Networking Burnout

3 Ways To Avoid Networking Burnout


It’s easy to become comfortable in your current job or workplace and think that networking efforts aren’t really necessary. Because that’s what it is – an effort, right? But not staying professionally current and connected can have serious negative implications on your overall career development.

Infographic: LANDED! A Proven Roadmap For Today’s Job Seeker

The reality is, change is inevitable and it often happens when we are least expect it. Not being equipped with the right tools for your next search can cost both precious time and possibly even a position you were hoping for.

On average, job hunters without viable networks spend the first two to three months of a job hunt building a new set of contacts. This is why networking regularly sets your career up for long-term success.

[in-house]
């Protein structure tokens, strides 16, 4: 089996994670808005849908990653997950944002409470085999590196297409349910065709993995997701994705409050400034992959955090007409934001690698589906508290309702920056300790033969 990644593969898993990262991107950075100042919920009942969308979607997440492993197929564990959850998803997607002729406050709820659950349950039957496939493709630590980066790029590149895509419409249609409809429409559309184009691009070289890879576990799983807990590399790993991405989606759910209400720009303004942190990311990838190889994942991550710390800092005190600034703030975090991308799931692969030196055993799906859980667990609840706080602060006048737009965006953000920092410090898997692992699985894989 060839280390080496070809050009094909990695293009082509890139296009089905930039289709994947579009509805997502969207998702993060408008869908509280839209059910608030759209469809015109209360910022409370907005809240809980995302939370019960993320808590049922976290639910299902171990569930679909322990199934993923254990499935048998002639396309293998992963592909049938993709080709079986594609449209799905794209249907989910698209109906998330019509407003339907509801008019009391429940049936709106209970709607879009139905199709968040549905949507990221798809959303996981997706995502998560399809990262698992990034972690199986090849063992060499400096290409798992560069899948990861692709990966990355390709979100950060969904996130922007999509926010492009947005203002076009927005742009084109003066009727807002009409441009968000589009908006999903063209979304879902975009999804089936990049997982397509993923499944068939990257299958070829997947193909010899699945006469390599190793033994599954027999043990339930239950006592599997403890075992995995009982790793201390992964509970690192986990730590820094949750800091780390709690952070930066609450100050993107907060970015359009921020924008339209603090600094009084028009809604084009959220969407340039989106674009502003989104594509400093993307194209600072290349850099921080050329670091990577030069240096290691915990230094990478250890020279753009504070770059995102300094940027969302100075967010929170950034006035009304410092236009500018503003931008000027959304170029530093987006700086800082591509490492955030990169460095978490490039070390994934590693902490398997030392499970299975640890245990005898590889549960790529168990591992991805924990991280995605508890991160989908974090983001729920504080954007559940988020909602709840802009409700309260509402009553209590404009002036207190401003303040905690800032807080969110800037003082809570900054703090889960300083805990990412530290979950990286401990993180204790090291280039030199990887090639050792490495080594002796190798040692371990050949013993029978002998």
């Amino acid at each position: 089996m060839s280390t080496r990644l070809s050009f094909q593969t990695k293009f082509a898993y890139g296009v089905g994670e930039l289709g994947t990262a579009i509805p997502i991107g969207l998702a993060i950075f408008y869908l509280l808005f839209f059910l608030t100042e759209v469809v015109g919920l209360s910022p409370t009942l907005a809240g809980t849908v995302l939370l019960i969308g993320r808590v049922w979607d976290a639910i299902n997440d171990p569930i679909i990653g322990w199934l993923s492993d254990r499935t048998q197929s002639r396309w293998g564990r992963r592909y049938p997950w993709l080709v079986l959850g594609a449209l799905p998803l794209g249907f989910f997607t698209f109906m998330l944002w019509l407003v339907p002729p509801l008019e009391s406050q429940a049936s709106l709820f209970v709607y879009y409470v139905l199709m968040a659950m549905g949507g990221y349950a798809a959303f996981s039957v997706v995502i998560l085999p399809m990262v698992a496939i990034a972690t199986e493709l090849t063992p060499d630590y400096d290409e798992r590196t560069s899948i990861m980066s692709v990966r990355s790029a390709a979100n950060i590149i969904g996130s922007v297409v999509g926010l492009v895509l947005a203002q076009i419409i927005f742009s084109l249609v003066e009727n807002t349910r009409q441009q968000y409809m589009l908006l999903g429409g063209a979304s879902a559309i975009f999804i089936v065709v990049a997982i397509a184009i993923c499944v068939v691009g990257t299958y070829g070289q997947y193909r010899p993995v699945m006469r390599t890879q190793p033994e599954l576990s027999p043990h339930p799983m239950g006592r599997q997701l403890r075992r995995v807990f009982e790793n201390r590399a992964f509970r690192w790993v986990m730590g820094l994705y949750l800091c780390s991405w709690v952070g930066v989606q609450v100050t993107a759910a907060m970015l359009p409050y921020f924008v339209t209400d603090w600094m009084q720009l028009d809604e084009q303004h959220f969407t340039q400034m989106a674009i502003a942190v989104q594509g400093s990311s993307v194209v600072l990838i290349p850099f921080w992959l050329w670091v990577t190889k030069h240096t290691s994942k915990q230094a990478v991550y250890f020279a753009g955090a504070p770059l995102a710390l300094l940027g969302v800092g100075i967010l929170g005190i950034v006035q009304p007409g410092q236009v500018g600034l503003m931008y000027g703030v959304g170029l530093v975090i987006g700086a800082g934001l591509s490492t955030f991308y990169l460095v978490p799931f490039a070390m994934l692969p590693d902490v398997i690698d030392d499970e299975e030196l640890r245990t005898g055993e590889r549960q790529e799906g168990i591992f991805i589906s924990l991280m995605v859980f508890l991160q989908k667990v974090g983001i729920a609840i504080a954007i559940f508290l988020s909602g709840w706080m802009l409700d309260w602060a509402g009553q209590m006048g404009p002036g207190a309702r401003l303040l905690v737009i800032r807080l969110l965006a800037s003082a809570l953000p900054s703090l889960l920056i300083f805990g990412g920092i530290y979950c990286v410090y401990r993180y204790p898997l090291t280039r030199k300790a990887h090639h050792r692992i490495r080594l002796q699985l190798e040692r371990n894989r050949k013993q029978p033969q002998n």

Watch: How To Stop Being Random With Your Networking Efforts

Susan O’Dwyer, head of business development for a leading public accounting firm, made an excellent point when she said:

People in transition often wait to connect with people when they need help. They have allowed themselves to be consumed by their job, travel and other priorities, and not nurtured their relationships along the way. When these bonds wither and die, not only are they difficult to resurrect, you lose access to people who really know you and could speak to your talents and skills as a credible reference.

Networking can be taxing, no doubt about it. I also acknowledge that not everyone is comfortable with the process, and some even find it to be somewhat dreadful. The key is to make the way you network fit your personality and style. Like any big task in front of us, thinking about networking in small chunks makes it more manageable, and even enjoyable. Here are three ways to network with intent and avoid burnout: